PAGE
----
Scott  August 22, 2016

        In Acts 21:20-22, James and the elders say,

        “You see, brother, how many thousands of believers there are among the Jews, and they are all zealous for the law. They have been told about you that you teach all the Jews living among the Gentiles to forsake Moses, and that you tell them not to circumcise their children or observe the customs. What then is to be done? …”

        It appears that, even after the Council of Jerusalem, Paul’s teachings were not very popular in Jerusalem. Even if the teachings had been garbled, the crowds – especially those from Asia – were against Paul.

        It appears that Paul’s teachings an ongoing controversy within the church and the ultimate cause of his arrest? I guess I was wondering if this issue is a much bigger deal than we usually consider it -maybe the most important of the time seeing how Paul’s version actually won out?

        • Avatar
          Scott  August 22, 2016

          … I am assuming that “believers among the Jews” is referring to Christian Jews

        • Bart
          Bart  August 22, 2016

          I’m not sure that Paul and his standing was seen by most early Christians as the most pressing matter they were confronted with.

  12. Avatar
    RonaldTaska  August 21, 2016

    With regard to Question #1: I have been slowly working my way through Priestley’s “A History of the Corruptions of Christianity” which might be of interest to reader’s of this blog. The book is not written as clearly as your books, but it is fascinating that people were thinking about many of these very basic issues well over 200 years ago.

    With regard to Question #2: There are two disciples named “James,” but neither is the brother of Jesus. Do you think it is odd that someone who is not a disciple would become the leader of the Jerusalem church and the Ebionites? I also assume that the author of the Bible book of “James” was neither a disciple nor the brother of Jesus. Is this correct?

    • Bart
      Bart  August 21, 2016

      Yes, it’s striking how the leadership of the Jerusalem church fell out, especially since James appears not to have been a follower of Jesus during his lifetime. I guess blood has its privileges.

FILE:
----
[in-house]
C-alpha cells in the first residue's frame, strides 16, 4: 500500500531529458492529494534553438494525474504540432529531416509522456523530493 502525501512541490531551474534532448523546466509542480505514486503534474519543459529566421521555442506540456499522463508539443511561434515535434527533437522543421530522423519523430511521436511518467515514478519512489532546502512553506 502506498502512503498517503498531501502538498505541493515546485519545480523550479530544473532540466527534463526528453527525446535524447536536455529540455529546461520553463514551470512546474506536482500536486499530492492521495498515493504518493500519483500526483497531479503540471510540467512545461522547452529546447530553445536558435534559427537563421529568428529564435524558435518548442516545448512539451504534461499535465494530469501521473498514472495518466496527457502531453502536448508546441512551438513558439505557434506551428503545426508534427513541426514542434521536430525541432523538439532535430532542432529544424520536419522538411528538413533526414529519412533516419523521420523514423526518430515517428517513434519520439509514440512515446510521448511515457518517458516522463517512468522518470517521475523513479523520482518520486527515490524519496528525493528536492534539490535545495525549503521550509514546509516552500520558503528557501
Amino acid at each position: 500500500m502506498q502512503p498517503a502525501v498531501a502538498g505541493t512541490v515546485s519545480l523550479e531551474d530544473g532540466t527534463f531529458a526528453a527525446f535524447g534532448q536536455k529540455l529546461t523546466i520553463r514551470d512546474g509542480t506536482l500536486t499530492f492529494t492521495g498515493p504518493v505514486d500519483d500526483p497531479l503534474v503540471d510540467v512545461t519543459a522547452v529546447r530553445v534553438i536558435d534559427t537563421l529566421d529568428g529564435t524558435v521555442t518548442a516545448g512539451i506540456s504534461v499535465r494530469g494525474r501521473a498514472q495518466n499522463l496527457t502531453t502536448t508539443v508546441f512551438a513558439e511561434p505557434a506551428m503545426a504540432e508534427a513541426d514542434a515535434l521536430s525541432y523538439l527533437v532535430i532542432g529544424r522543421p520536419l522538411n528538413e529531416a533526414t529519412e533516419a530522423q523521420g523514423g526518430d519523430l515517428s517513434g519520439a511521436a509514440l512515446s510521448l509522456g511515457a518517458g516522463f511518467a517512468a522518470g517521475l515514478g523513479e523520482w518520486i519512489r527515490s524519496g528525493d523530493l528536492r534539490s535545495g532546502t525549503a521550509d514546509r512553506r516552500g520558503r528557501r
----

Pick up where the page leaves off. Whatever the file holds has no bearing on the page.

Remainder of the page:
The author of the book of James seems to want his readers to think he was James the brother of Jesus, but I don’t think he could have been. (For one thing, that James could not write, almost certainly!)

      • Avatar
        Scott  August 22, 2016

        If Eusebius’ story is true of Symeon, “cousin, as they say, of the Saviour”, taking over for James, “the brother of the Lord” then keeping it in the family seems to have been the order of the day!

      • Avatar
        SteveWalach  August 22, 2016

        James’s leadership might have been due to good, old-fashioned nepotism but there could be more to it.

        First of all, Paul eventually and humbly submits to James’s authority — as does Peter, and neither Paul or Peter are the type to knuckle under just because James had a blood connection with Jesus. As we know, Paul attacked Jewish “Christians,” and in so doing was mounting at least a virtual offensive against Jesus.

        And at one point in the gospels Peter contradicts Jesus himself and then is swiftly rebuked by him. Neither Paul nor Peter are shrinking violets. Could it be that James possessed a deserved aura of authority that earned him the role of leader, which is clearly acknowledged by Paul’s and Peter’s submission. His sibling relationship to Jesus does not seem to be the decisive factor.

        Secondly, when Paul is killed in 62 C.E. by the high priest Ananus (if we can believe Josephus’s account), a large group of prominent Jews lobby Roman authorities to have Ananus censured — and they succeed. Those pro-James Jews would have been taking a sizable risk to rise up against the established order and a high priest endowed with the blessings of Rome. Their defense of James was an act of loyalty if not devotion.

        And then there’s the accounts by some of the early church fathers, who claim James entered the Holy of Holies on Yom Kippur at the behest of his followers. Here we have an example of chutzpah in the extreme and hardly the actions of a weak heir whose leadership depends solely on a blood tie to the Master.

        With regard to the way in which James has been marginalized by the Church — and even by many serious scholars, I find that James Tabor and Robert Eiseman mount reasonable arguments in support of James as the authentic successor to Jesus and that James’s diminishing reputation and presence through the centuries was a deliberate attempt to un-track the movement from its Jewish roots and increase the power and influence of the Roman Church and theology of Paul.